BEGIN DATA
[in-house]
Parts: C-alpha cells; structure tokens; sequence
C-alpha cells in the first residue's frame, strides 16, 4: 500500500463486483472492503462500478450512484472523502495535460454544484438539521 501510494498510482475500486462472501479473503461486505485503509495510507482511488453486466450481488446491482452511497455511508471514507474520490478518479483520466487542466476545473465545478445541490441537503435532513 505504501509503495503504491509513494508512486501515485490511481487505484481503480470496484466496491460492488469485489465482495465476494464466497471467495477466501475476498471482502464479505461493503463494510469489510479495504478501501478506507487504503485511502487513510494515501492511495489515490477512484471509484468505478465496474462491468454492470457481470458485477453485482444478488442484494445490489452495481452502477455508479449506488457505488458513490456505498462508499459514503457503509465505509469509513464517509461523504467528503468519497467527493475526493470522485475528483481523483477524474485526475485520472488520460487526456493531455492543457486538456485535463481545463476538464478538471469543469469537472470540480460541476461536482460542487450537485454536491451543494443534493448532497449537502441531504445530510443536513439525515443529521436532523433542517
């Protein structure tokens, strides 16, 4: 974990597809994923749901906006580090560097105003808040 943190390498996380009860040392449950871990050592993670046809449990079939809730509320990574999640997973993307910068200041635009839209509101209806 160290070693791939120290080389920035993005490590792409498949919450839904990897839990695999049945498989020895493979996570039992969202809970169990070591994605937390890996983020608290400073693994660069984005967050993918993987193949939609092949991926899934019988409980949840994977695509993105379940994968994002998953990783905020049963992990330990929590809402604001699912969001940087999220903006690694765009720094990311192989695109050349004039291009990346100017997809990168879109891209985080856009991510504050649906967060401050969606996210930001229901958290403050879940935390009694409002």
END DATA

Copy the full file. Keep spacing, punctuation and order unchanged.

[in-house]
Parts: C-alpha cells; structure tokens; sequence
C-alpha cells in the first residue's frame, strides 16, 4: 500500500463486483472492503462500478450512484472523502495535460454544484438539521 501510494498510482475500486462472501479473503461486505485503509495510507482511488453486466450481488446491482452511497455511508471514507474520490478518479483520466487542466476545473465545478445541490441537503435532513 505504501509503495503504491509513494508512486501515485490511481487505484481503480470496484466496491460492488469485489465482495465476494464466497471467495477466501475476498471482502464479505461493503463494510469489510479495504478501501478506507487504503485511502487513510494515501492511495489515490477512484471509484468505478465496474462491468454492470457481470458485477453485482444478488442484494445490489452495481452502477455508479449506488457505488458513490456505498462508499459514503457503509465505509469509513464517509461523504467528503468519497467527493475526493470522485475528483481523483477524474485526475485520472488520460487526456493531455492543457486538456485535463481545463476538464478538471469543469469537472470540480460541476461536482460542487450537485454536491451543494443534493448532497449537502441531504445530510443536513439525515443529521436532523433542517
């Protein structure tokens, strides 16, 4: 974990597809994923749901906006580090560097105003808040 943190390498996380009860040392449950871990050592993670046809449990079939809730509320990574999640997973993307910068200041635009839209509101209806 160290070693791939120290080389920035993005490590792409498949919450839904990897839990695999049945498989020895493979996570039992969202809970169990070591994605937390890996983020608290400073693994660069984005967050993918993987193949939609092949991926899934019988409980949840994977695509993105379940994968994002998953990783905020049963992990330990929590809402604001699912969001940087999220903006690694765009720094990311192989695109050349004039291009990346100017997809990168879109891209985080856009991510504050649906967060401050969606996210930001229901958290403050879940935390009694409002």